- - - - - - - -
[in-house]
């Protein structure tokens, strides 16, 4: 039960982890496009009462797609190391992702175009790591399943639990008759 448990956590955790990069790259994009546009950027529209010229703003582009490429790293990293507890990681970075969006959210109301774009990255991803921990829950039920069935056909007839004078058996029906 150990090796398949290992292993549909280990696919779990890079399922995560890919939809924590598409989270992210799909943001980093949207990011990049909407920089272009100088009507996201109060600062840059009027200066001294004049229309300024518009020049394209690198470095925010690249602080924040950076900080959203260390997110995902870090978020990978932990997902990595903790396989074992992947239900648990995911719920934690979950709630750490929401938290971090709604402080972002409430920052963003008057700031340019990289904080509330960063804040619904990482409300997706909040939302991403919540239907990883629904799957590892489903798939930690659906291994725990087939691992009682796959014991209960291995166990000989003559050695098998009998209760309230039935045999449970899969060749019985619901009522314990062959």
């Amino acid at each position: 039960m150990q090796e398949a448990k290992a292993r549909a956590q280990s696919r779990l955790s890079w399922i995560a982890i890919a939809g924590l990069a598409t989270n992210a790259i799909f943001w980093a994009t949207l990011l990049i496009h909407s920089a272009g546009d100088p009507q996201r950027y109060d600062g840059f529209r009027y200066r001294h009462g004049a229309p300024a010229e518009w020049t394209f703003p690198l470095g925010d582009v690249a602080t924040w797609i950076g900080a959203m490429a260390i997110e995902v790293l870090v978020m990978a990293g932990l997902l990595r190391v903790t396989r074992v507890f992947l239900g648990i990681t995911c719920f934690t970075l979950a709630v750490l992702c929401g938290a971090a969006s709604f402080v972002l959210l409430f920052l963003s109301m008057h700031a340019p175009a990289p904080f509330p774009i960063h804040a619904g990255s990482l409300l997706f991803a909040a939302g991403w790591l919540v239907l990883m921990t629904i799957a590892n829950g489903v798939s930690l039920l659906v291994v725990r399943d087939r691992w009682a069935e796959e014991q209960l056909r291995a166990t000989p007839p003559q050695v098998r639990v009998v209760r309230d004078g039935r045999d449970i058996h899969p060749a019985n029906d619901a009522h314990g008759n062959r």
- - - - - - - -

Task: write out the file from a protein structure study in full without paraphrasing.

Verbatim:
[in-house]
């Protein structure tokens, strides 16, 4: 039960982890496009009462797609190391992702175009790591399943639990008759 448990956590955790990069790259994009546009950027529209010229703003582009490429790293990293507890990681970075969006959210109301774009990255991803921990829950039920069935056909007839004078058996029906 150990090796398949290992292993549909280990696919779990890079399922995560890919939809924590598409989270992210799909943001980093949207990011990049909407920089272009100088009507996201109060600062840059009027200066001294004049229309300024518009020049394209690198470095925010690249602080924040950076900080959203260390997110995902870090978020990978932990997902990595903790396989074992992947239900648990995911719920934690979950709630750490929401938290971090709604402080972002409430920052963003008057700031340019990289904080509330960063804040619904990482409300997706909040939302991403919540239907990883629904799957590892489903798939930690659906291994725990087939691992009682796959014991209960291995166990000989003559050695098998009998209760309230039935045999449970899969060749019985619901009522314990062959």
């Amino acid at each position: 039960m150990q090796e398949a448990k290992a292993r549909a956590q280990s696919r779990l955790s890079w399922i995560a982890i890919a939809g924590l990069a598409t989270n992210a790259i799909f943001w980093a994009t949207l990011l990049i496009h909407s920089a272009g546009d100088p009507q996201r950027y109060d600062g840059f529209r009027y200066r001294h009462g004049a229309p300024a010229e518009w020049t394209f703003p690198l470095g925010d582009v690249a602080t924040w797609i950076g900080a959203m490429a260390i997110e995902v790293l870090v978020m990978a990293g932990l997902l990595r190391v903790t396989r074992v507890f992947l239900g648990i990681t995911c719920f934690t970075l979950a709630v750490l992702c929401g938290a971090a969006s709604f402080v972002l959210l409430f920052l963003s109301m008057h700031a340019p175009a990289p904080f509330p774009i960063h804040a619904g990255s990482l409300l997706f991803a909040a939302g991403w790591l919540v239907l990883m921990t629904i799957a590892n829950g489903v798939s930690l039920l659906v291994v725990r399943d087939r691992w009682a069935e796959e014991q209960l056909r291995a166990t000989p007839p003559q050695v098998r639990v009998v209760r309230d004078g039935r045999d449970i058996h899969p060749a019985n029906d619901a009522h314990g008759n062959r």